Convention on the Rights of the Child, it cannot be denied that the revolving door of short term
volunteers and visitors, causing attachments to be continually broken, is significantly compromising
these children's right for protection and reinforcing a cycle of abandonment.

This high turnover of visitors and short term volunteers, has been shown to negatively impact
children in care, who repeatedly try to form emotional connections with different adults. Few
tourists or volunteers are qualified to interact with traumatised and vulnerable children. Many
volunteers see it as their role to provide love and affection, thus building an emotional bond with
the children. However, when the volunteers leave, these bonds are broken and the children are
once again left feeling abandoned and confused.
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According to Kali Miller, a Ph.D and researcher in psychology , some of the common effects of
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insecure attachments for children experiencing constant abandonment within institutionalised care
settings are;

- behaves in an overly affectionate or indiscriminately friendly manner towards any adult (even
strangers)
- willingness to go off with unfamiliar adult with minimal or no hesitation 
- superficially engaging and “charming”, phoney
- destructive to self, others and material things 
- no impulse control, frequently acts hyperactive 
- inappropriately demanding and/or clingy 
- extreme attempts to control and/or manipulate 
- has an excessive need for attention, praise and/or approval 
- heightening their emotion expression to gain attention from adults 
- overly clingy and/or proximity seeking 
- trying to please the adult in order to receive praise and attention 
- impaired play (often needs adult direction)
- impaired sense of trust (asking where you are going? are you coming back?)
- difficulty focusing 
 
Early insecure attachment does not necessarily predict difficulties, but it is a liability for the child,
particularly if similar caregiving behaviours continue throughout childhood. Compared to that of
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securely attached children, the adjustment of insecure children in many spheres of life is not as
soundly based, putting their future relationships in jeopardy.  
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We are not against volunteering and we encourage and support volunteers who have given careful
consideration to the impact that they will have on the children.
 
For the ten year old girl we mentioned earlier, even a simple smile or a “hello” from a visitor or
volunteer can give her the expectation or false hope of creating a new attachment with them.
 
It is important for us to continually examine and adapt our own interactions and practices with all of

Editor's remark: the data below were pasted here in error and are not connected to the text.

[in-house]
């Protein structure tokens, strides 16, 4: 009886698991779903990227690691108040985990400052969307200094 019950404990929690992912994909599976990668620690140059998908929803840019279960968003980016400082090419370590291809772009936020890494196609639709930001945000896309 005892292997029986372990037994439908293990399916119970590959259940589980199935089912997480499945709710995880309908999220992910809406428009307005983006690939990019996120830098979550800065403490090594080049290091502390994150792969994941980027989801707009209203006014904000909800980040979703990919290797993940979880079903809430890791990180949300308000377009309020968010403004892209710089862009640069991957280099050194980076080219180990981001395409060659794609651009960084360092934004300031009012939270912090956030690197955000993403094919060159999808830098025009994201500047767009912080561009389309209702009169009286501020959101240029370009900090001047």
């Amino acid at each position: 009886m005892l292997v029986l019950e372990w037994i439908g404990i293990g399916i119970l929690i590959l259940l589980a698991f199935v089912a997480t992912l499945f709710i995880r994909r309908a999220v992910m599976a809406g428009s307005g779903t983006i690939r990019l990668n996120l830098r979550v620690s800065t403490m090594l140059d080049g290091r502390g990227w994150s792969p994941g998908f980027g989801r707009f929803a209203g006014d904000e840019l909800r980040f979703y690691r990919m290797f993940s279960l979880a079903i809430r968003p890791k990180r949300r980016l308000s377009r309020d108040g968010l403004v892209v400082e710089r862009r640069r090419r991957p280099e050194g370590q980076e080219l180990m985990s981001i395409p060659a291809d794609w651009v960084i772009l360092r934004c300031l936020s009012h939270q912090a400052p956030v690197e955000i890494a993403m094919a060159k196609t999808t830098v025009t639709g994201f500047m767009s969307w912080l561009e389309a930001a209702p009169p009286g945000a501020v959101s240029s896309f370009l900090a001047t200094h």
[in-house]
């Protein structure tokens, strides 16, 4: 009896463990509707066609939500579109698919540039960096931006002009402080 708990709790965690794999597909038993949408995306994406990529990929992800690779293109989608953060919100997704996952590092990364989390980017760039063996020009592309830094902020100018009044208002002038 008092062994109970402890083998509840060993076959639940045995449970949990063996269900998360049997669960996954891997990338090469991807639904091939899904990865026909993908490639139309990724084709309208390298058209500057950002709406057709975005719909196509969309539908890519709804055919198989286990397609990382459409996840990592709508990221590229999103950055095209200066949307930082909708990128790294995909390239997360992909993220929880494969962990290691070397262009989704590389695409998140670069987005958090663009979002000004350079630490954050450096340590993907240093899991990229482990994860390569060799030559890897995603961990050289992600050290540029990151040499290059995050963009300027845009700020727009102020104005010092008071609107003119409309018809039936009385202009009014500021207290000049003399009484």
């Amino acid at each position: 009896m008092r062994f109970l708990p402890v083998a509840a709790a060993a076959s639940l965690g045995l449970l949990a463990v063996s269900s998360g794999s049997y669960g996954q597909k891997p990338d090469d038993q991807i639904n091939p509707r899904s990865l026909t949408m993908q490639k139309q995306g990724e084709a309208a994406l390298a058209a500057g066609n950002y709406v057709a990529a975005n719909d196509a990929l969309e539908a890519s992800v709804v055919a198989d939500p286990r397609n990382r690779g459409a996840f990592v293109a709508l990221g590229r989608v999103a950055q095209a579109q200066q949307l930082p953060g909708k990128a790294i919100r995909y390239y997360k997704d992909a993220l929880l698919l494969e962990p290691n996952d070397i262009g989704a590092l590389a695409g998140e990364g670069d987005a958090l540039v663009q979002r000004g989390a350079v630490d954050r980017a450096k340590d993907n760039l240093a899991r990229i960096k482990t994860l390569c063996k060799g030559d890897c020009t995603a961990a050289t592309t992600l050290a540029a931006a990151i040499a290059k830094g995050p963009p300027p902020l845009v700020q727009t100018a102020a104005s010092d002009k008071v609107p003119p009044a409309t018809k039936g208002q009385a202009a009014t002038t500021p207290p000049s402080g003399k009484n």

the children. While we are long term volunteers, it is still more important for us to reinforce and
support the attachments between the children and their primary Vietnamese caregivers who will
continue to be a constant and reliable source of care.
 
We have been lucky enough to witness some very genuine moments between the primary
caregivers and the children. These moments need to be celebrated and encouraged. Rather than
volunteers trying to take on a short term caregiving role, they should be advocating for the children
and their permanent caregivers to develop a more secure attachment. This means that the
permanent carers are the ones who should be doing the caregiving tasks such as; feeding,
bathing, nappy changing, comforting and playing with them. The interactions that occur during
these daily routine tasks are an important opportunity to build and secure the attachment between
the children and their permanent carers.
 
We ask you to imagine your own child, or a child that you love and care for, running into the arms
of stranger, attempting to secure an attachment with them, only to be left behind… 
 
This is the situation we see these children in everyday.






 



References 
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John Bowlby (1988), A Secure Base: Parent-Child Attachment and Healthy Human Development. Great Britian and U.S.A. Perseus
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Books Group.
United Nations (2013): Convention on the Rights of the Child. Adopted and opened for signature, ratification and accession by
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General Assembly (1989) entry into force 2 September 1990, in accordance with article 49
United Nations, (2009) HUMAN RIGHTS COUNCIL Eleventh session. Agenda item 3.
3
UNICEF (2011), With the Best Intentions….: A study of Attitudes Towards Residential Care in Cambodia. UNICEF Cambodia Child
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Protection Team
Kali Miller, Ph. D, 2014, Taming Tiny Tigers: Understanding and Treating Reactive Attachment Disored (RAD), Corinthia Councelling
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Centre, Inc
Karen R. (1998). Becoming Attached: First Relationships and how they Shape Our Capasity to Love. Oxford and New York: Oxford
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University Press